When Beverly Paul was just 7 years old, she had her appendix removed. After that, she had always said she wanted to become a nurse. Growing up as a farm girl, she said there weren’t a lot of professions for women back in the day. Nursing is what she was drawn to and she knew that is what she wanted to do.
And she did and has been doing so since 1976.
For the past 28 years of her 44-year career, Paul has worked at Sanford Broadway Medical Center. Prior to that, she worked at Alomere Health, which was known at the time as Douglas County Hospital.
Paul, a registered nurse, has her bachelor of science in nursing and is also a certified wound and ostomy care nurse. She also teaches diabetic education at Sanford.
During the more than 40 years she has been a nurse, Paul has seen many changes, including using metal syringes and mixing medications and their own solutions to paper charting and not having as many nursing opportunities as there are now.
When Paul first started out in her career, nurses mostly worked in clinics, hospitals and schools. Nowadays, there are nurses in public health, private sector businesses, senior living facilities and more.
“There are so many more opportunities nowadays,” said Paul, adding that there are so many shifts to work as well. There are day, evening, night and weekend shifts available, allowing for flexibility.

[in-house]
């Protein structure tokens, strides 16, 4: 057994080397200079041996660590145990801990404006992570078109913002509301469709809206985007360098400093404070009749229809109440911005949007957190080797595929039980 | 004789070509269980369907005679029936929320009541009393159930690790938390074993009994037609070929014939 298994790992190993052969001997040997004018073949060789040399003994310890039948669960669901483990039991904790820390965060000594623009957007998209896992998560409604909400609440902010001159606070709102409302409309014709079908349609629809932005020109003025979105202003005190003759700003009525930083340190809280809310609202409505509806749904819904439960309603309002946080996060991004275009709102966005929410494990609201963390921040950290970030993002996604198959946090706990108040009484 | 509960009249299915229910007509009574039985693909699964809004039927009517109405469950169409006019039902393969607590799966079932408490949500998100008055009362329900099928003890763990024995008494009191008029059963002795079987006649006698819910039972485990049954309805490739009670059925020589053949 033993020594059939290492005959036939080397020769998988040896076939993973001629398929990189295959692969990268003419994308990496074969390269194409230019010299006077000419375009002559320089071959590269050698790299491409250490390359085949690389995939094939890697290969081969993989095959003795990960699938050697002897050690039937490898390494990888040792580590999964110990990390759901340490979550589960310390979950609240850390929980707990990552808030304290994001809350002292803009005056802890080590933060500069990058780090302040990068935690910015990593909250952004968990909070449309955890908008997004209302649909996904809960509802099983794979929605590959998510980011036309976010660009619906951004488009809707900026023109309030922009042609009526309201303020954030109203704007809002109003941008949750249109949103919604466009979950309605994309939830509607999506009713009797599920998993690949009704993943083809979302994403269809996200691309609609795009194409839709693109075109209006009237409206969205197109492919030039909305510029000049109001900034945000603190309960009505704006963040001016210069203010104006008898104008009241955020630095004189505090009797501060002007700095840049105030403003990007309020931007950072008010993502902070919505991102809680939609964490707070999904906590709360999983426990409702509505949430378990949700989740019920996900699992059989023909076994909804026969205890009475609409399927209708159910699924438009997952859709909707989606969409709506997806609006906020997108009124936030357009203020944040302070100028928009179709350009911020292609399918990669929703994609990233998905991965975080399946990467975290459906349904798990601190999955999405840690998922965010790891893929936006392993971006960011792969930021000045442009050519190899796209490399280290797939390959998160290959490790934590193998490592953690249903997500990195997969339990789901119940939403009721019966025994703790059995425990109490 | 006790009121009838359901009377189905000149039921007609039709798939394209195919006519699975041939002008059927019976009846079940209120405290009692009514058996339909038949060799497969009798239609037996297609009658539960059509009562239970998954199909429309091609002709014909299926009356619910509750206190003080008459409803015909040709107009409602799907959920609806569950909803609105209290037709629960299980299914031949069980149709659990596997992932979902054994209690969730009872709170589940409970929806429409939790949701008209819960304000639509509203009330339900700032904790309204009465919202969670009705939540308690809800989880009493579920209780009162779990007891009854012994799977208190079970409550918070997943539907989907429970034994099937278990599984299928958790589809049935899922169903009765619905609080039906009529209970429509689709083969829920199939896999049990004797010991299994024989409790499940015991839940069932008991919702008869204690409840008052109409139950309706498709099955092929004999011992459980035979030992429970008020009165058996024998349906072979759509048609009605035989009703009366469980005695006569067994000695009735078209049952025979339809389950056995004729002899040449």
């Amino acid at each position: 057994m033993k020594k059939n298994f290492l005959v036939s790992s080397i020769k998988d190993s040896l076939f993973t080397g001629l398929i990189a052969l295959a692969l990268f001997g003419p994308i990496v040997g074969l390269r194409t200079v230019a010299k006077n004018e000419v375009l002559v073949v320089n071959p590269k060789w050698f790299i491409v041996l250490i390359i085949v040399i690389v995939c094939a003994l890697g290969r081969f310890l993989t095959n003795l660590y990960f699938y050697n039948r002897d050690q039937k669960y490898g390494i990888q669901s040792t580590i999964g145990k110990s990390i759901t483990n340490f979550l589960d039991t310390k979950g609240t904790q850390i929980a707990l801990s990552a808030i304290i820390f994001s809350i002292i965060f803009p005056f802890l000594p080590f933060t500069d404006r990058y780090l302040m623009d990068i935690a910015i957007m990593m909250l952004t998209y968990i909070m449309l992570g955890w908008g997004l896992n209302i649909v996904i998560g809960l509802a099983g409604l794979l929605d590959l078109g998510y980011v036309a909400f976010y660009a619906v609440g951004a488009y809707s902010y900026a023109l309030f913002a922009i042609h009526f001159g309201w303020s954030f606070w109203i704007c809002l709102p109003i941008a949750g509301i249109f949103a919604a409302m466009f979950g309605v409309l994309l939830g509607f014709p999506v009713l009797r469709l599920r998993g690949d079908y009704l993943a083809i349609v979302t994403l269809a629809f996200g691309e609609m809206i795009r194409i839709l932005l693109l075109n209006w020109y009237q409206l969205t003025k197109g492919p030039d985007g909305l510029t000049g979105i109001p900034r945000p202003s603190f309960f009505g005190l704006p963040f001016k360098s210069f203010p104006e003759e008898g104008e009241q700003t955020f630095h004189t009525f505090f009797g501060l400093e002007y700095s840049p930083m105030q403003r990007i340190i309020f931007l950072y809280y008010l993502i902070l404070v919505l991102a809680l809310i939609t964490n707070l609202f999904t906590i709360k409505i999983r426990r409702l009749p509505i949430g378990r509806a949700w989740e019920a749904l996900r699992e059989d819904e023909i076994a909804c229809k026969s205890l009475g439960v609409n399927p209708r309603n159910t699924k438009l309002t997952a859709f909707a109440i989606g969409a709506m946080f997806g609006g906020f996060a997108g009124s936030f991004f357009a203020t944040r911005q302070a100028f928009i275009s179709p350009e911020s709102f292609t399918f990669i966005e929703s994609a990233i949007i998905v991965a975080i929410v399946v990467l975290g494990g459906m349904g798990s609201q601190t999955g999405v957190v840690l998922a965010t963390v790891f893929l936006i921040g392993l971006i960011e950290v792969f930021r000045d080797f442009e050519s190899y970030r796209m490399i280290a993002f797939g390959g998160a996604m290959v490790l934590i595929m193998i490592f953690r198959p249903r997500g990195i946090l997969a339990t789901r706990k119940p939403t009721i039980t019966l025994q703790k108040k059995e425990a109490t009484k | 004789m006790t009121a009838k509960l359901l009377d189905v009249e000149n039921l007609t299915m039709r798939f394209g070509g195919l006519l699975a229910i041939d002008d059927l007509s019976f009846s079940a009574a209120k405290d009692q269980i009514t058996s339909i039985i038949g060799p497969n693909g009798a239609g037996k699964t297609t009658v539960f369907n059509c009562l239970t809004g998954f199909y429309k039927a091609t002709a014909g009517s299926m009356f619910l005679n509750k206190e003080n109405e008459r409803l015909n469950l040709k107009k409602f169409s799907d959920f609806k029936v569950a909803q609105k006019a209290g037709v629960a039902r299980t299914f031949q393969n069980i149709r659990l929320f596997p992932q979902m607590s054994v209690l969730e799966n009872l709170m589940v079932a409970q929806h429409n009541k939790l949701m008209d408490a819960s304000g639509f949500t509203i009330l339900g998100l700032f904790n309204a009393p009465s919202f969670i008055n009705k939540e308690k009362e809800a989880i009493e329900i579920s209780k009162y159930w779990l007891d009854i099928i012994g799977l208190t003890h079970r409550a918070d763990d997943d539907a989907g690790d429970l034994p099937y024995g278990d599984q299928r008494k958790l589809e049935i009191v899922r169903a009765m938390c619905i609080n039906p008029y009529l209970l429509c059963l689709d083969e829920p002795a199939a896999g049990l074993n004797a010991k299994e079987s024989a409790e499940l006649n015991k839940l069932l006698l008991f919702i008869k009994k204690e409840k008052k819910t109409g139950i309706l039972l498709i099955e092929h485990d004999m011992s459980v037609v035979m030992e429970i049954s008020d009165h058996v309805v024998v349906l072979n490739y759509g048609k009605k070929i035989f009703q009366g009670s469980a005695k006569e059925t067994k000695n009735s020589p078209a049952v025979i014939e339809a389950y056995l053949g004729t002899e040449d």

Other changes include the amount of time patients spend in hospital following a surgery. These days, someone having a knee surgery could be released the next day or even the same day. Previously, patients could spend several days in the hospital, which Paul said allowed nurses to build relationships with them.
Over the years, the relationships she has built as a nurse is something she will always hold near and dear to her heart.
Being a nurse for Paul is all about the patient and caring for them in the best way possible. She recalled numerous times while being out in the public whether shopping or out to eat and running into people that she has cared for.
“People have come up to me and talked about the time I took care of them or their loved one and some have been from 30 years ago,” she said.
Paul shared the story of a man who had been in the hospital for a procedure and as his nurse, she asked if there was anything she could do. He asked her if she could clean his ears and so she did. A year and a half after that day, he saw her out and about and thanked her again for doing that.
“He remembered me and he was so appreciative a year and a half later,” she said. “Whatever you can do to make it better for your patients, that’s what nursing is about. Always being that advocate for the patient is so important.”
With people spending less and less time in the hospital and with the advent of e-visits and virtual visits, Paul said it may be more difficult to build those close patient-caregiver relationships.
“To be able to be involved in the care of a patient and for family members to put their trust in me to take care of their loved ones, I feel so privileged to be able to do what I do,” said Paul.